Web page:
U.S. Treasurys yields rose on Wednesday after the Federal Reserve released minutes of its July meeting, which offered few new clues on when the central bank is likely to pare back its bond purchase program but maintained expectations it is likely to occur soon.
A few Federal Reserve officials last month thought it would soon be time to slow the pace of the bond buying "somewhat," but others counseled patience, according to the meeting minutes.
Worries the Fed could soon slow its massive bond-buying program have sent 10-year yields soaring by more than full percentage point since the beginning of May, with yields holding just under two-year highs on Wednesday.
"I think this sets them up for tapering to begin sooner rather than later," said Sam Diedrich, a portfolio manager at for Pacific Alternative Asset Management Company (PAAMCO) in Irving, California. "Growth has been moderate and modest, not exceeding expectations but still showing a lot of resilience to some of the government fiscal headwinds that were felt in the first half of the year."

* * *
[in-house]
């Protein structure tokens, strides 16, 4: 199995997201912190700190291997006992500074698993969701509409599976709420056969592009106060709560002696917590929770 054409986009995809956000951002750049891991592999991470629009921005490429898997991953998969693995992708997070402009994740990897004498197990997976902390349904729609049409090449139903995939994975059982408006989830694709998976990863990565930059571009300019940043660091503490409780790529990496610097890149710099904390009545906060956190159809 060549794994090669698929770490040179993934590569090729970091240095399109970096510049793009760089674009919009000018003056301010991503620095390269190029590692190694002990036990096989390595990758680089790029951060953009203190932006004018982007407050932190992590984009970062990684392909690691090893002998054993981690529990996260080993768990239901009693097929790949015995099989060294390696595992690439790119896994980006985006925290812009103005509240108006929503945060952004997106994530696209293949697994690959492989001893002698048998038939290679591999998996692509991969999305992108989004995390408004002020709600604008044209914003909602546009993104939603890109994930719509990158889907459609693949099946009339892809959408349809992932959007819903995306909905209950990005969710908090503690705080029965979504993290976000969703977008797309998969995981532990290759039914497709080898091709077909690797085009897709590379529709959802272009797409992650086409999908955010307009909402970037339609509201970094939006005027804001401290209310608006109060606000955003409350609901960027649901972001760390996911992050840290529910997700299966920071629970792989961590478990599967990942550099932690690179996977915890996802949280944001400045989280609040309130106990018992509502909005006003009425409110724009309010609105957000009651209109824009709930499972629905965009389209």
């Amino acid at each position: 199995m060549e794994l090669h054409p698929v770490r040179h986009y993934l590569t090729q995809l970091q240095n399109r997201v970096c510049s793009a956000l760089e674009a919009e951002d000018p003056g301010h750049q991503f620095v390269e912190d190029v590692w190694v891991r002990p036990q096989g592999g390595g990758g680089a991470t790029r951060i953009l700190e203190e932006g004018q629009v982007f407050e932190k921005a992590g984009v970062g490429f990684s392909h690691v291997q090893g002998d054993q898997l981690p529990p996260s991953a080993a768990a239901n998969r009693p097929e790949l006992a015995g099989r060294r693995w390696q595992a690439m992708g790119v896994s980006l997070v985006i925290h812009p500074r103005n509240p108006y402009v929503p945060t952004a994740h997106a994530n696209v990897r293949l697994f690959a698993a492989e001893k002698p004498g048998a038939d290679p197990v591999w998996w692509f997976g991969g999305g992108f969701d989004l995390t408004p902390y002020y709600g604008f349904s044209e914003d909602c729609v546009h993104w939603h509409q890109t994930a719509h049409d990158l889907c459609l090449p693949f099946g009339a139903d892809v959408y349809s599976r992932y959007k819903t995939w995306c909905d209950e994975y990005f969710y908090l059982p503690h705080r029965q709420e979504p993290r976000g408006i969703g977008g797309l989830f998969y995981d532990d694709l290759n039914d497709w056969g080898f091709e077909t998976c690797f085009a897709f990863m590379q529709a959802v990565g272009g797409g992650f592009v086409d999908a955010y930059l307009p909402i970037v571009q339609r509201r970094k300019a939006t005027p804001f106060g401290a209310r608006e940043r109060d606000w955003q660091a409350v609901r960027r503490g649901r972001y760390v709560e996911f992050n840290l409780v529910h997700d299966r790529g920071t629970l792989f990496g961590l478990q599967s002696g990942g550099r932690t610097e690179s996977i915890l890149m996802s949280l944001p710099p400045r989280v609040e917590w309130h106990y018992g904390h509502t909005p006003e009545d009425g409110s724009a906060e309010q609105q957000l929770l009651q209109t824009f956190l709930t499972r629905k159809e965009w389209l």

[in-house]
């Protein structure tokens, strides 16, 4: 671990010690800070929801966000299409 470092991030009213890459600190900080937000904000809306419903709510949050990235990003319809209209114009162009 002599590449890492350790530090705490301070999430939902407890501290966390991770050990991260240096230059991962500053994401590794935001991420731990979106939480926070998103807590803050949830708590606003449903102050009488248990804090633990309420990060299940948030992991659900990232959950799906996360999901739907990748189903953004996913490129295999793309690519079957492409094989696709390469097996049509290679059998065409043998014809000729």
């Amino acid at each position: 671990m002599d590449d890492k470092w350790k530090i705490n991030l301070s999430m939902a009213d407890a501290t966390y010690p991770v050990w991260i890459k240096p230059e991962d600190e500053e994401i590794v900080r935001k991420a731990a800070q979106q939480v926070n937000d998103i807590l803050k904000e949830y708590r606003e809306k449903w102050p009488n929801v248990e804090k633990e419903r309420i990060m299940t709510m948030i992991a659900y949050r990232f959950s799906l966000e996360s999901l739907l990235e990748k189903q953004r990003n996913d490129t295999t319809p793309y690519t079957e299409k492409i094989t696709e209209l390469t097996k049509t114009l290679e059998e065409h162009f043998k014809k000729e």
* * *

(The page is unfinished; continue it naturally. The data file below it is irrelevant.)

Benchmark 10-year notes dropped 17/32 in price to yield 2.88 percent, up from 2.82 percent late on Tuesday. They rose to two-year highs of 2.90 percent on Monday.
Thirty-year bonds extended losses to 29/32 in price to yield 3.91 percent, up from 3.82 percent late on Tuesday. They got as high as 3.914 percent on Monday.
A Reuters poll showed last Wednesday that a majority of economists expect the Fed to reduce bond purchases at its Sept. 17-18 policy meeting, with a consensus expecting the U.S. central bank would reduce purchases by $15 billion initially.